When someone gets heated about this, I always suggest changing the labels to terms that have no predetermined connotations, such as Foo and Bar. Since those terms do not evoke any mathematical relationships, people naturally go to the class definition to find out exactly what the programmer had in mind. But as soon as we rename the class from Foo to Circle, some people suddenly think they can control the meaning of the term; they're wrong and silly. The definition of the term is still spelled out exclusively by the class itself, not by any outside entity.

Next insight: inheritance means "is substitutable for." It does not mean "is a" (since that is ill defined) and it does not mean "is a kind of" (also ill defined). Substitutability is well defined: to be substitutable, the derived class is allowed (not required) to add (not remove) public methods, and for each public method inherited from the base class, the derived class is allowed (not required) to weaken preconditions and/or strengthen postconditions (not the other way around). Further the derived class is allowed to have completely different constructors, static methods, and non-public methods.

Back to Ellipse and Circle: if you define the term Ellipse to mean something that can be resized asymmetrically (e.g., its methods let you change the width and height independently and guarantee that the width and height will actually change to the specified values), then that is the final, precise definition of the term Ellipse. If you define the thing called Circle as something that cannot be resized asymmetrically, then that is also your prerogative, and it is the final, precise definition of the term Circle. If you defined those terms in that way, then obviously the thing you called Circle is not substitutable for the thing you called Ellipse, therefore the inheritance would be improper. QED.

So the answer is always "it depends." In particular, it depends on the behaviors of the base and derived classes. It does not depend on the name of the base and derived classes, since those are arbitrary labels. (I'm not advocating sloppy names; I am, however, saying that you must not use your intuitive connotation of a name to assume you know what a class does. A class does what it does, not what you think it ought to do based on its name.)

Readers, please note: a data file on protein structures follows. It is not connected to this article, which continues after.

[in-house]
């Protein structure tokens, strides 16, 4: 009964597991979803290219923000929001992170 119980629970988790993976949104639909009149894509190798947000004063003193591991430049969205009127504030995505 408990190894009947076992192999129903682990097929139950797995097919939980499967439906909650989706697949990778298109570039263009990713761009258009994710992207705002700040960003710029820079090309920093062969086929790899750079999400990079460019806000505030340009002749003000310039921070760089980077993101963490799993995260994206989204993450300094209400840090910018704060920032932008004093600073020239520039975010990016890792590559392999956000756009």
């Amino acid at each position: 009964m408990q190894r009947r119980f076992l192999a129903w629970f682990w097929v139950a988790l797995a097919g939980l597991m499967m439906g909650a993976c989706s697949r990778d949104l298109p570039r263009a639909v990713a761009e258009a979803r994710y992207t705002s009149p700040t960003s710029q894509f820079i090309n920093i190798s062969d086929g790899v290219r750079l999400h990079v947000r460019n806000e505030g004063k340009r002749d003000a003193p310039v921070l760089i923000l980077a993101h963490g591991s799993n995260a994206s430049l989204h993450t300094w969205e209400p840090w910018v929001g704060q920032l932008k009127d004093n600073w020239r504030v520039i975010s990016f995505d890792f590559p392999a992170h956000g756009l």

It bothers (some) people that the thing you called Circle might not be substitutable for the thing you called Ellipse, and to those people I have only two things to say: (a) get over it, and (b) change the labels of the classes if that makes you feel more comfortable. For example, rename Ellipse to ThingThatCanBeResizedAssymetrically and Circle to ThingThatCannotBeResizedAssymetrically.

Unfortunately I honestly believe that people who feel better after renaming the things are missing the point. The point is this: in OO, a thing is defined by how it behaves, not by the label used to name it. Obviously it's important to choose good names, but even so, the name chosen does not define the thing. The definition of the thing is specified by the public methods, including the contracts (preconditions and postconditions) of those methods. Inheritance is proper or improper based on the classes' behaviors, not their names.